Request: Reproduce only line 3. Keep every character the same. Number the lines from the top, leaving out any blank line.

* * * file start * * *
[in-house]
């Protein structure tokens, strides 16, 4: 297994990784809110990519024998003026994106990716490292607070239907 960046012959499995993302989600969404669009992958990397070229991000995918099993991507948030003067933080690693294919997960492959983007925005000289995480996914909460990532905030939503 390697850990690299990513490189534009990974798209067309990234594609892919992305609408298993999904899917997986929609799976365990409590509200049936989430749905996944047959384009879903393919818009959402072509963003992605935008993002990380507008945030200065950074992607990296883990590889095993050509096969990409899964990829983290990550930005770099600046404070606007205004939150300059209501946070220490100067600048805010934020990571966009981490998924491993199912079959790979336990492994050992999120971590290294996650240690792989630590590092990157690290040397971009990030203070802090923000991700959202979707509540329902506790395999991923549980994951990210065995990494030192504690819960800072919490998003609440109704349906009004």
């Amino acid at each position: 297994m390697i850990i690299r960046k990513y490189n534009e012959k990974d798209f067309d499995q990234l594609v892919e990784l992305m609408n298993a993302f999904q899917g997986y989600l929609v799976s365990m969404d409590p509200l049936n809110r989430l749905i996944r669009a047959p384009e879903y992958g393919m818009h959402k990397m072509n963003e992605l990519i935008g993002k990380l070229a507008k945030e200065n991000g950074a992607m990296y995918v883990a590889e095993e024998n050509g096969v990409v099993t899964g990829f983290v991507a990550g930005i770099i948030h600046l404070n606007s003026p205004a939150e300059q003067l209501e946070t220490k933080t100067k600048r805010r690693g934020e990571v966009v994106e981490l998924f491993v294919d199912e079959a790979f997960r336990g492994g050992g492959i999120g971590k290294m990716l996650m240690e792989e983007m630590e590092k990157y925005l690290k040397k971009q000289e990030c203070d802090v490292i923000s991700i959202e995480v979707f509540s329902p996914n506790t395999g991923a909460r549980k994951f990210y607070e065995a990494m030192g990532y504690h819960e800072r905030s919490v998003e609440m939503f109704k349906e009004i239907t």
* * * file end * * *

């Amino acid at each position: 297994m390697i850990i690299r960046k990513y490189n534009e012959k990974d798209f067309d499995q990234l594609v892919e990784l992305m609408n298993a993302f999904q899917g997986y989600l929609v799976s365990m969404d409590p509200l049936n809110r989430l749905i996944r669009a047959p384009e879903y992958g393919m818009h959402k990397m072509n963003e992605l990519i935008g993002k990380l070229a507008k945030e200065n991000g950074a992607m990296y995918v883990a590889e095993e024998n050509g096969v990409v099993t899964g990829f983290v991507a990550g930005i770099i948030h600046l404070n606007s003026p205004a939150e300059q003067l209501e946070t220490k933080t100067k600048r805010r690693g934020e990571v966009v994106e981490l998924f491993v294919d199912e079959a790979f997960r336990g492994g050992g492959i999120g971590k290294m990716l996650m240690e792989e983007m630590e590092k990157y925005l690290k040397k971009q000289e990030c203070d802090v490292i923000s991700i959202e995480v979707f509540s329902p996914n506790t395999g991923a909460r549980k994951f990210y607070e065995a990494m030192g990532y504690h819960e800072r905030s919490v998003e609440m939503f109704k349906e009004i239907t």